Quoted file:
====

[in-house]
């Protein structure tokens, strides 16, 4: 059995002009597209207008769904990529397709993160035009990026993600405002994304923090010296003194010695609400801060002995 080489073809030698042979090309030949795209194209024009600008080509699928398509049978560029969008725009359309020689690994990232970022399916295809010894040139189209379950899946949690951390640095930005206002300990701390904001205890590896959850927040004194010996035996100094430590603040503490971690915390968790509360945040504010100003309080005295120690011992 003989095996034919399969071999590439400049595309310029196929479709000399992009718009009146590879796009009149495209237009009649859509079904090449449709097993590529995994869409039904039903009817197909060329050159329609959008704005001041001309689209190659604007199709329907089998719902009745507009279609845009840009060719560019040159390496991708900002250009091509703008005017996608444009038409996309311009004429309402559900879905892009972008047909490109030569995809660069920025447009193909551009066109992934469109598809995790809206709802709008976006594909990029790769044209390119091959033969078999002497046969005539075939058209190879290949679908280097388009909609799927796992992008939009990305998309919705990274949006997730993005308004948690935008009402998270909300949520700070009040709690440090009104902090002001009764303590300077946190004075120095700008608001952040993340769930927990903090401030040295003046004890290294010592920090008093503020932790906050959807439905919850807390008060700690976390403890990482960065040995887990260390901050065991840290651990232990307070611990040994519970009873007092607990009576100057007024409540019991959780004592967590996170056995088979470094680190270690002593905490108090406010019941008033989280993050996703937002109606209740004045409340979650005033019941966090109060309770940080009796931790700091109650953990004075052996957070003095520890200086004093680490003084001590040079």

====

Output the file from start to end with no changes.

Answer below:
[in-house]
């Protein structure tokens, strides 16, 4: 059995002009597209207008769904990529397709993160035009990026993600405002994304923090010296003194010695609400801060002995 080489073809030698042979090309030949795209194209024009600008080509699928398509049978560029969008725009359309020689690994990232970022399916295809010894040139189209379950899946949690951390640095930005206002300990701390904001205890590896959850927040004194010996035996100094430590603040503490971690915390968790509360945040504010100003309080005295120690011992 003989095996034919399969071999590439400049595309310029196929479709000399992009718009009146590879796009009149495209237009009649859509079904090449449709097993590529995994869409039904039903009817197909060329050159329609959008704005001041001309689209190659604007199709329907089998719902009745507009279609845009840009060719560019040159390496991708900002250009091509703008005017996608444009038409996309311009004429309402559900879905892009972008047909490109030569995809660069920025447009193909551009066109992934469109598809995790809206709802709008976006594909990029790769044209390119091959033969078999002497046969005539075939058209190879290949679908280097388009909609799927796992992008939009990305998309919705990274949006997730993005308004948690935008009402998270909300949520700070009040709690440090009104902090002001009764303590300077946190004075120095700008608001952040993340769930927990903090401030040295003046004890290294010592920090008093503020932790906050959807439905919850807390008060700690976390403890990482960065040995887990260390901050065991840290651990232990307070611990040994519970009873007092607990009576100057007024409540019991959780004592967590996170056995088979470094680190270690002593905490108090406010019941008033989280993050996703937002109606209740004045409340979650005033019941966090109060309770940080009796931790700091109650953990004075052996957070003095520890200086004093680490003084001590040079």